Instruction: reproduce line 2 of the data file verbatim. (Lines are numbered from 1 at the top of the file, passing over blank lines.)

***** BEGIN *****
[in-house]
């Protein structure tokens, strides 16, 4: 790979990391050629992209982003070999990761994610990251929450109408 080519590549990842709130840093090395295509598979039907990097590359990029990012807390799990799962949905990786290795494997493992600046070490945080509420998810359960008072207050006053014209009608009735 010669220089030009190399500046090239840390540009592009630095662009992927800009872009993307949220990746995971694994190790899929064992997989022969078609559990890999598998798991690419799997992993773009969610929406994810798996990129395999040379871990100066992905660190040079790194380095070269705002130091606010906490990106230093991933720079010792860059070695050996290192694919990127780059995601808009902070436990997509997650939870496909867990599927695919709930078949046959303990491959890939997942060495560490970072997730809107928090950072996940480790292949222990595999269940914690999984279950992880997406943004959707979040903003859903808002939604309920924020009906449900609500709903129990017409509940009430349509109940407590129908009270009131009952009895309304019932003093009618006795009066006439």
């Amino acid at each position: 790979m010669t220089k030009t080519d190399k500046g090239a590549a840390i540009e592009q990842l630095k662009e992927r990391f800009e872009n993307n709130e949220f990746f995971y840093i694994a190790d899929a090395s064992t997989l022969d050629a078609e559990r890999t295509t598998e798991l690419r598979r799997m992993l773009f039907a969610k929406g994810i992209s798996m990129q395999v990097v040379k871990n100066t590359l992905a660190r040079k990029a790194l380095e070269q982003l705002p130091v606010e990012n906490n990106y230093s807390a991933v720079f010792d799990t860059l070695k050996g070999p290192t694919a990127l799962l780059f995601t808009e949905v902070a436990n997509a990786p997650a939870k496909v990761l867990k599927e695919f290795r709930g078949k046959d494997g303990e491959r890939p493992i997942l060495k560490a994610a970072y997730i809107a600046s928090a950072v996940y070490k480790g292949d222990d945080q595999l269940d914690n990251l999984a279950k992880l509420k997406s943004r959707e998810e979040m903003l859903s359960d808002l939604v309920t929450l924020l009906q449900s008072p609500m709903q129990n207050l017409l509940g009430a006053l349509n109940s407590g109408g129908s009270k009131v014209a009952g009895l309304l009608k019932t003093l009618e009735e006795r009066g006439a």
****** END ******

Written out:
């Protein structure tokens, strides 16, 4: 790979990391050629992209982003070999990761994610990251929450109408 080519590549990842709130840093090395295509598979039907990097590359990029990012807390799990799962949905990786290795494997493992600046070490945080509420998810359960008072207050006053014209009608009735 010669220089030009190399500046090239840390540009592009630095662009992927800009872009993307949220990746995971694994190790899929064992997989022969078609559990890999598998798991690419799997992993773009969610929406994810798996990129395999040379871990100066992905660190040079790194380095070269705002130091606010906490990106230093991933720079010792860059070695050996290192694919990127780059995601808009902070436990997509997650939870496909867990599927695919709930078949046959303990491959890939997942060495560490970072997730809107928090950072996940480790292949222990595999269940914690999984279950992880997406943004959707979040903003859903808002939604309920924020009906449900609500709903129990017409509940009430349509109940407590129908009270009131009952009895309304019932003093009618006795009066006439």